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Wednesday, April 3, 2013
NFL hopes still alive for Richt's son

By David Ching

ATHENS, Ga. -- When Jon Richt transferred in 2009 from Clemson to play quarterback at tiny Mars Hill (N.C.) College, he figured that eliminated any possibility of someday becoming a professional football player.

“When I left there, I was just looking to have a good, fun college career and be able to play,” said Richt, who redshirted as a freshman in 2008 at Clemson before opting to spend his next four seasons at the NCAA Division II Baptist college.

And Richt, the son of Georgia coach Mark Richt, was able to have his share of fun on the field, leading Mars Hill to a 2011 South Atlantic Conference title and setting MHC career records for completions (567), attempts (1,109), yards (8,169) and touchdown passes (69) -- meaning his chances of playing pro football aren’t as dead as he once believed.

Richt realizes he’s a long shot, but he is holding out hope that a team might look his way on draft day -- or more likely during the undrafted free agent process immediately following the draft.

“I’m trying to stay very, very humble in my outlook,” Richt said. “I know that I’ve been given an opportunity to play a lot of football in college and I’m very thankful for it. And if somebody ends up liking me and I get into a camp, then I’m going to work my hardest to impress them and hopefully get onto a roster. But if I don’t, it’s definitely not the end of the world.”

ESPN Scouts Inc. lists Richt as the No. 24 quarterback prospect in the draft, which begins April 25. Only 11 quarterbacks were selected in last year’s draft, but many more receive the opportunity to win roster spots via free agency. And that’s the common theme Richt has heard in interactions with scouts during his senior season, at all-star games and at Georgia’s pro day two weeks ago.

“They definitely know I’m an underdog coming from a D2 school,” Richt said. “It’s basically one of those things where they like what I’ve done so far and hopefully they’re willing to throw my name in the pot, maybe not during draft day, but maybe the day after when they’re calling people to invite them to camp.”

Richt has been able to show off a strong arm in a pair of postseason all-star games -- the Raycom College Football All-Star Classic, where he backed up Purdue’s Robert Marve, and the South Carolina College All-Star Bowl -- and at Georgia’s pro day.

His father was the UGA connection, as Mark Richt set up Jon’s passing session on pro day with receiver Tavarres King and running back Richard Samuel since they needed a quarterback to throw to them before a collection of scouts.

“When Coach Richt called and asked if Jon could throw to me, I was like, ‘Heck yeah,’ because I knew he could throw,” said King, whom ESPN rates as the draft’s No. 12 wideout prospect. “So I was excited about it.”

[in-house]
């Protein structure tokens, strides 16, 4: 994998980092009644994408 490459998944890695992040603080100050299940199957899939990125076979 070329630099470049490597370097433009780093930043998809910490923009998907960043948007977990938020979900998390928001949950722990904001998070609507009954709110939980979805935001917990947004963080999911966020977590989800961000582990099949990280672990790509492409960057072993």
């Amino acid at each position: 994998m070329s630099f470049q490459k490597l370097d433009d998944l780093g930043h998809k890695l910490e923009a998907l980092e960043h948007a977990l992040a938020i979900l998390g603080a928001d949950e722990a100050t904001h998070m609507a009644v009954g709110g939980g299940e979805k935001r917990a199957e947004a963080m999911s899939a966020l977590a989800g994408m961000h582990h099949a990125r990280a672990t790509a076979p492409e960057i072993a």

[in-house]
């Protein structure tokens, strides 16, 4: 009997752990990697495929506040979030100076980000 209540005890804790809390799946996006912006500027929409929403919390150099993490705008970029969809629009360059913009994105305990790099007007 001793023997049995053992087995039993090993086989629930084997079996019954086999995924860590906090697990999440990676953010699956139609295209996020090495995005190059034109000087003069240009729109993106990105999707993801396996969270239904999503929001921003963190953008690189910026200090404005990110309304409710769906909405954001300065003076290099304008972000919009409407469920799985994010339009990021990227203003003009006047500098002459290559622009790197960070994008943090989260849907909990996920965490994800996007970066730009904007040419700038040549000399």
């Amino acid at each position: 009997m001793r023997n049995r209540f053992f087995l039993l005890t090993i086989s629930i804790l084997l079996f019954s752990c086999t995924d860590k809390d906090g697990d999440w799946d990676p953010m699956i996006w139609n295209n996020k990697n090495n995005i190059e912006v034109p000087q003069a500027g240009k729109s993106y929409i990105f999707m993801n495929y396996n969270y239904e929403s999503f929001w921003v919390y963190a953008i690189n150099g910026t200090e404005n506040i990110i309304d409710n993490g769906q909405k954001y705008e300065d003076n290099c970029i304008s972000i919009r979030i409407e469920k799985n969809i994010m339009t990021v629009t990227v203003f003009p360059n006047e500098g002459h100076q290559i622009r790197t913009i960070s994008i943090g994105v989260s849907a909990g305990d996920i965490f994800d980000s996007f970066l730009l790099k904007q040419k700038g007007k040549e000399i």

Jon and his new receivers worked out their passing routine for about two weeks before pro day, then gave a strong showing by all accounts.

“He’s got an arm. He can sling it around,” King said. “He threw me a nice deep ball -- hit me in stride and I didn’t even break stride. It was nice just to have somebody come out there that can get me the ball and do it effectively and help himself out, as well.”

Added Richt: “I was blessed to be able to throw to one of the greatest receivers in the draft, I think, in Tavarres King. He was able to go out there and we connected pretty early, got a few weeks to prepare, and went out there and did really well.”

Richt, of course, understands his situation as well as any player in his position possibly could. Not only is his father a longtime college head coach who also had a long tenure as a quarterbacks coach and offensive coordinator, his uncle Brad Johnson spent 15 seasons in the NFL as a quarterback.

Those family ties eliminate the need for an agent and also inform Richt of the odds he faces. His dad chased an NFL dream after his playing career at Miami, but was cut by the Miami Dolphins and Denver Broncos -- teams that had future Hall of Famers on their rosters at the time in Dan Marino and John Elway.

If playing in the pros doesn’t work out, Jon very well might follow his father’s career path, although he laughed and noted, “my dad hates the fact that I love [coaching], but I do.”

After Georgia’s pro day, Jon returned to Mars Hill to complete an internship working with the team’s quarterbacks. Much like his devout Christian father, Jon said he could see coaching or ministry positions -- or perhaps some combination -- as possible career paths.

“I love being around the game and I love being around the guys. And I just like every aspect of it,” he said. “It’s hard for me to walk away from it so easily.”